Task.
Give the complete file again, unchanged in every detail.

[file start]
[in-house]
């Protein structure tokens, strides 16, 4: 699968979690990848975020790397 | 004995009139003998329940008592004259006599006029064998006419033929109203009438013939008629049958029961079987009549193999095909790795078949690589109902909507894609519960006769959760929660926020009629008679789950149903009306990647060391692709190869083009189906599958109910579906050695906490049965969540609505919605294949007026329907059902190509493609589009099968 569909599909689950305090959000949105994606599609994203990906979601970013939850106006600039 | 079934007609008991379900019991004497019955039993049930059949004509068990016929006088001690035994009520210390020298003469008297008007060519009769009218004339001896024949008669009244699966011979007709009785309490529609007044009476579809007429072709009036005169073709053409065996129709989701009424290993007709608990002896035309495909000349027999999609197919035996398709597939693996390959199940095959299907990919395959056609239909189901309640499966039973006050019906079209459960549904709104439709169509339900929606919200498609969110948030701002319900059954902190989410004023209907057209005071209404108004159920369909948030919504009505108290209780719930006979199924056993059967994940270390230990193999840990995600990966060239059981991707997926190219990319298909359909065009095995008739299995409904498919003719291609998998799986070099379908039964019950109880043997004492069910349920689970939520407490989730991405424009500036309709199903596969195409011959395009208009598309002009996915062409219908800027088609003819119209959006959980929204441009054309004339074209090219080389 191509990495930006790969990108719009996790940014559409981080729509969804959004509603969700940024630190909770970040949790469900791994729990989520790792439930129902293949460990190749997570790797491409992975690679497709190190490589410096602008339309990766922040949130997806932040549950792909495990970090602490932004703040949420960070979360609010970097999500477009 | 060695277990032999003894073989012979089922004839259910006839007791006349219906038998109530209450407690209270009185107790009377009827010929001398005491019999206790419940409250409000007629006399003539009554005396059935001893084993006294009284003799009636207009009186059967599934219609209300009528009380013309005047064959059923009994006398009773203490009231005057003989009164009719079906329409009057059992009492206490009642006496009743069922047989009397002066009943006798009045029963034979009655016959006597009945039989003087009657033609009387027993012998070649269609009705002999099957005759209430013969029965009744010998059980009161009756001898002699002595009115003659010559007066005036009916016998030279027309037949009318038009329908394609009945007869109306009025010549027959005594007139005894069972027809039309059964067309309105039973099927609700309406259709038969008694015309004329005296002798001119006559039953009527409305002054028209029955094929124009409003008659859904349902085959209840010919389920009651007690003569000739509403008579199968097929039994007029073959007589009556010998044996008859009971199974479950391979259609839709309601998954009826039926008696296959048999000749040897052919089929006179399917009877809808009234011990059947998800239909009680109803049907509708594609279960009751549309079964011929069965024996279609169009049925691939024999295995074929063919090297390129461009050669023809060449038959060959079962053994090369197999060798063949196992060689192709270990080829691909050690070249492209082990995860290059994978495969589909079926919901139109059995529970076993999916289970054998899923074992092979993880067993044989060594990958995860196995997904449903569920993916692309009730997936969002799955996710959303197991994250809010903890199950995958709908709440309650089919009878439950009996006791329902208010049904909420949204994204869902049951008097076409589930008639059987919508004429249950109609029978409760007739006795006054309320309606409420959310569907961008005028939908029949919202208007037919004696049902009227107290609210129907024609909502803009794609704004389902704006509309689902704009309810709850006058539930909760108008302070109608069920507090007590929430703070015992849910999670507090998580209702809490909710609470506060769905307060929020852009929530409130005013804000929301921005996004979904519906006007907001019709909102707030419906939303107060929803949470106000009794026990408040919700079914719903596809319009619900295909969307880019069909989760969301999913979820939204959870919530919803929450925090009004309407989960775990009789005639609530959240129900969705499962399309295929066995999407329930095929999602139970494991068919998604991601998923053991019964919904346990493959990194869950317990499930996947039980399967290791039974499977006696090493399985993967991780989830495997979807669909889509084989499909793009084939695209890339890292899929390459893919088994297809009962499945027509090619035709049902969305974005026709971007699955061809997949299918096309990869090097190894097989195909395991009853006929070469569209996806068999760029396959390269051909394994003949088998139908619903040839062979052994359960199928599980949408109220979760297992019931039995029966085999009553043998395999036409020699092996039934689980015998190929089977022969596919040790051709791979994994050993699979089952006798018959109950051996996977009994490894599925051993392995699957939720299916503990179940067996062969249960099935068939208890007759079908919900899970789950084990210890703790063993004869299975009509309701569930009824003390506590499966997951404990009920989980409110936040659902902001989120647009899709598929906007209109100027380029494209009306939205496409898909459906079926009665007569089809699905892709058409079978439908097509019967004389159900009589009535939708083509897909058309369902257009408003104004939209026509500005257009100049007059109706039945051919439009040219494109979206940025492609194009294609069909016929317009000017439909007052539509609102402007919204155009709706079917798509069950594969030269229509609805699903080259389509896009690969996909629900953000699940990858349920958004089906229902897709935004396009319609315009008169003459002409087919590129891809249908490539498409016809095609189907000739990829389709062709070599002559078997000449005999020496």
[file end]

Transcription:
[in-house]
């Protein structure tokens, strides 16, 4: 699968979690990848975020790397 | 004995009139003998329940008592004259006599006029064998006419033929109203009438013939008629049958029961079987009549193999095909790795078949690589109902909507894609519960006769959760929660926020009629008679789950149903009306990647060391692709190869083009189906599958109910579906050695906490049965969540609505919605294949007026329907059902190509493609589009099968 569909599909689950305090959000949105994606599609994203990906979601970013939850106006600039 | 079934007609008991379900019991004497019955039993049930059949004509068990016929006088001690035994009520210390020298003469008297008007060519009769009218004339001896024949008669009244699966011979007709009785309490529609007044009476579809007429072709009036005169073709053409065996129709989701009424290993007709608990002896035309495909000349027999999609197919035996398709597939693996390959199940095959299907990919395959056609239909189901309640499966039973006050019906079209459960549904709104439709169509339900929606919200498609969110948030701002319900059954902190989410004023209907057209005071209404108004159920369909948030919504009505108290209780719930006979199924056993059967994940270390230990193999840990995600990966060239059981991707997926190219990319298909359909065009095995008739299995409904498919003719291609998998799986070099379908039964019950109880043997004492069910349920689970939520407490989730991405424009500036309709199903596969195409011959395009208009598309002009996915062409219908800027088609003819119209959006959980929204441009054309004339074209090219080389 191509990495930006790969990108719009996790940014559409981080729509969804959004509603969700940024630190909770970040949790469900791994729990989520790792439930129902293949460990190749997570790797491409992975690679497709190190490589410096602008339309990766922040949130997806932040549950792909495990970090602490932004703040949420960070979360609010970097999500477009 | 060695277990032999003894073989012979089922004839259910006839007791006349219906038998109530209450407690209270009185107790009377009827010929001398005491019999206790419940409250409000007629006399003539009554005396059935001893084993006294009284003799009636207009009186059967599934219609209300009528009380013309005047064959059923009994006398009773203490009231005057003989009164009719079906329409009057059992009492206490009642006496009743069922047989009397002066009943006798009045029963034979009655016959006597009945039989003087009657033609009387027993012998070649269609009705002999099957005759209430013969029965009744010998059980009161009756001898002699002595009115003659010559007066005036009916016998030279027309037949009318038009329908394609009945007869109306009025010549027959005594007139005894069972027809039309059964067309309105039973099927609700309406259709038969008694015309004329005296002798001119006559039953009527409305002054028209029955094929124009409003008659859904349902085959209840010919389920009651007690003569000739509403008579199968097929039994007029073959007589009556010998044996008859009971199974479950391979259609839709309601998954009826039926008696296959048999000749040897052919089929006179399917009877809808009234011990059947998800239909009680109803049907509708594609279960009751549309079964011929069965024996279609169009049925691939024999295995074929063919090297390129461009050669023809060449038959060959079962053994090369197999060798063949196992060689192709270990080829691909050690070249492209082990995860290059994978495969589909079926919901139109059995529970076993999916289970054998899923074992092979993880067993044989060594990958995860196995997904449903569920993916692309009730997936969002799955996710959303197991994250809010903890199950995958709908709440309650089919009878439950009996006791329902208010049904909420949204994204869902049951008097076409589930008639059987919508004429249950109609029978409760007739006795006054309320309606409420959310569907961008005028939908029949919202208007037919004696049902009227107290609210129907024609909502803009794609704004389902704006509309689902704009309810709850006058539930909760108008302070109608069920507090007590929430703070015992849910999670507090998580209702809490909710609470506060769905307060929020852009929530409130005013804000929301921005996004979904519906006007907001019709909102707030419906939303107060929803949470106000009794026990408040919700079914719903596809319009619900295909969307880019069909989760969301999913979820939204959870919530919803929450925090009004309407989960775990009789005639609530959240129900969705499962399309295929066995999407329930095929999602139970494991068919998604991601998923053991019964919904346990493959990194869950317990499930996947039980399967290791039974499977006696090493399985993967991780989830495997979807669909889509084989499909793009084939695209890339890292899929390459893919088994297809009962499945027509090619035709049902969305974005026709971007699955061809997949299918096309990869090097190894097989195909395991009853006929070469569209996806068999760029396959390269051909394994003949088998139908619903040839062979052994359960199928599980949408109220979760297992019931039995029966085999009553043998395999036409020699092996039934689980015998190929089977022969596919040790051709791979994994050993699979089952006798018959109950051996996977009994490894599925051993392995699957939720299916503990179940067996062969249960099935068939208890007759079908919900899970789950084990210890703790063993004869299975009509309701569930009824003390506590499966997951404990009920989980409110936040659902902001989120647009899709598929906007209109100027380029494209009306939205496409898909459906079926009665007569089809699905892709058409079978439908097509019967004389159900009589009535939708083509897909058309369902257009408003104004939209026509500005257009100049007059109706039945051919439009040219494109979206940025492609194009294609069909016929317009000017439909007052539509609102402007919204155009709706079917798509069950594969030269229509609805699903080259389509896009690969996909629900953000699940990858349920958004089906229902897709935004396009319609315009008169003459002409087919590129891809249908490539498409016809095609189907000739990829389709062709070599002559078997000449005999020496």